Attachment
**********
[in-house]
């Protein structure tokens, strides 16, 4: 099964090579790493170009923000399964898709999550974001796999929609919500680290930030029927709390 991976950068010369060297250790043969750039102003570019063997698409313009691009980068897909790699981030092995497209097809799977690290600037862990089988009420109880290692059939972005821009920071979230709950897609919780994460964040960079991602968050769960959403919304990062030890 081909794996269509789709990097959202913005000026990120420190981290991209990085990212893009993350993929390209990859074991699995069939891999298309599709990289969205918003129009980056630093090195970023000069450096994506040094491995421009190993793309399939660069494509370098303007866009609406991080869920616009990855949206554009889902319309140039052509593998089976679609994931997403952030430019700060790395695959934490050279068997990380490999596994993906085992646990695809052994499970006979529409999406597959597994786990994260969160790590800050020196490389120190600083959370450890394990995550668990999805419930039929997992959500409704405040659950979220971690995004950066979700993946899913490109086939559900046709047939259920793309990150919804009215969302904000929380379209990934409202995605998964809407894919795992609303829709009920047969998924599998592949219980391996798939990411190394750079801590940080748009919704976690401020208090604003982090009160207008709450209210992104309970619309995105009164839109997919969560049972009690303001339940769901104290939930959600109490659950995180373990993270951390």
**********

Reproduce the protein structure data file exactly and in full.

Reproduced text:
[in-house]
């Protein structure tokens, strides 16, 4: 099964090579790493170009923000399964898709999550974001796999929609919500680290930030029927709390 991976950068010369060297250790043969750039102003570019063997698409313009691009980068897909790699981030092995497209097809799977690290600037862990089988009420109880290692059939972005821009920071979230709950897609919780994460964040960079991602968050769960959403919304990062030890 081909794996269509789709990097959202913005000026990120420190981290991209990085990212893009993350993929390209990859074991699995069939891999298309599709990289969205918003129009980056630093090195970023000069450096994506040094491995421009190993793309399939660069494509370098303007866009609406991080869920616009990855949206554009889902319309140039052509593998089976679609994931997403952030430019700060790395695959934490050279068997990380490999596994993906085992646990695809052994499970006979529409999406597959597994786990994260969160790590800050020196490389120190600083959370450890394990995550668990999805419930039929997992959500409704405040659950979220971690995004950066979700993946899913490109086939559900046709047939259920793309990150919804009215969302904000929380379209990934409202995605998964809407894919795992609303829709009920047969998924599998592949219980391996798939990411190394750079801590940080748009919704976690401020208090604003982090009160207008709450209210992104309970619309995105009164839109997919969560049972009690303001339940769901104290939930959600109490659950995180373990993270951390």